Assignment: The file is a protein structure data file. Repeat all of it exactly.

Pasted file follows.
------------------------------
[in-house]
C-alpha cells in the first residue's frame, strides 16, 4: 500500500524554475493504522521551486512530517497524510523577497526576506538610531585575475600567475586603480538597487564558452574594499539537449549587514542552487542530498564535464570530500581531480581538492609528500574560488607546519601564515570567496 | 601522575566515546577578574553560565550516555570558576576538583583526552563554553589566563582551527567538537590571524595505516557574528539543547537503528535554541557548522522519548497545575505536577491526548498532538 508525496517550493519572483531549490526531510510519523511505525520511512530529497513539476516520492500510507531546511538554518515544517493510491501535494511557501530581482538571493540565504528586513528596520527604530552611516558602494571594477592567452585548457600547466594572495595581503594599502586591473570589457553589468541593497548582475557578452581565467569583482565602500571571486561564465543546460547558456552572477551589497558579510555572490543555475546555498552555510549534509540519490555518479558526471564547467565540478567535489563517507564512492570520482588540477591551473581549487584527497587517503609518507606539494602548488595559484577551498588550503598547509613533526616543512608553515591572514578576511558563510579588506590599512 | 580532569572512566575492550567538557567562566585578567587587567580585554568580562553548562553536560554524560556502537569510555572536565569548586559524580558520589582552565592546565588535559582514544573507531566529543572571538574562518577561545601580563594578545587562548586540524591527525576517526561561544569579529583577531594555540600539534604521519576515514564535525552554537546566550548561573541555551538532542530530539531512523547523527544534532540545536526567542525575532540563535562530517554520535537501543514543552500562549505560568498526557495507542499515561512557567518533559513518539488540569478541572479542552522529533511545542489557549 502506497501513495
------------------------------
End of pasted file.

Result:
[in-house]
C-alpha cells in the first residue's frame, strides 16, 4: 500500500524554475493504522521551486512530517497524510523577497526576506538610531585575475600567475586603480538597487564558452574594499539537449549587514542552487542530498564535464570530500581531480581538492609528500574560488607546519601564515570567496 | 601522575566515546577578574553560565550516555570558576576538583583526552563554553589566563582551527567538537590571524595505516557574528539543547537503528535554541557548522522519548497545575505536577491526548498532538 508525496517550493519572483531549490526531510510519523511505525520511512530529497513539476516520492500510507531546511538554518515544517493510491501535494511557501530581482538571493540565504528586513528596520527604530552611516558602494571594477592567452585548457600547466594572495595581503594599502586591473570589457553589468541593497548582475557578452581565467569583482565602500571571486561564465543546460547558456552572477551589497558579510555572490543555475546555498552555510549534509540519490555518479558526471564547467565540478567535489563517507564512492570520482588540477591551473581549487584527497587517503609518507606539494602548488595559484577551498588550503598547509613533526616543512608553515591572514578576511558563510579588506590599512 | 580532569572512566575492550567538557567562566585578567587587567580585554568580562553548562553536560554524560556502537569510555572536565569548586559524580558520589582552565592546565588535559582514544573507531566529543572571538574562518577561545601580563594578545587562548586540524591527525576517526561561544569579529583577531594555540600539534604521519576515514564535525552554537546566550548561573541555551538532542530530539531512523547523527544534532540545536526567542525575532540563535562530517554520535537501543514543552500562549505560568498526557495507542499515561512557567518533559513518539488540569478541572479542552522529533511545542489557549 502506497501513495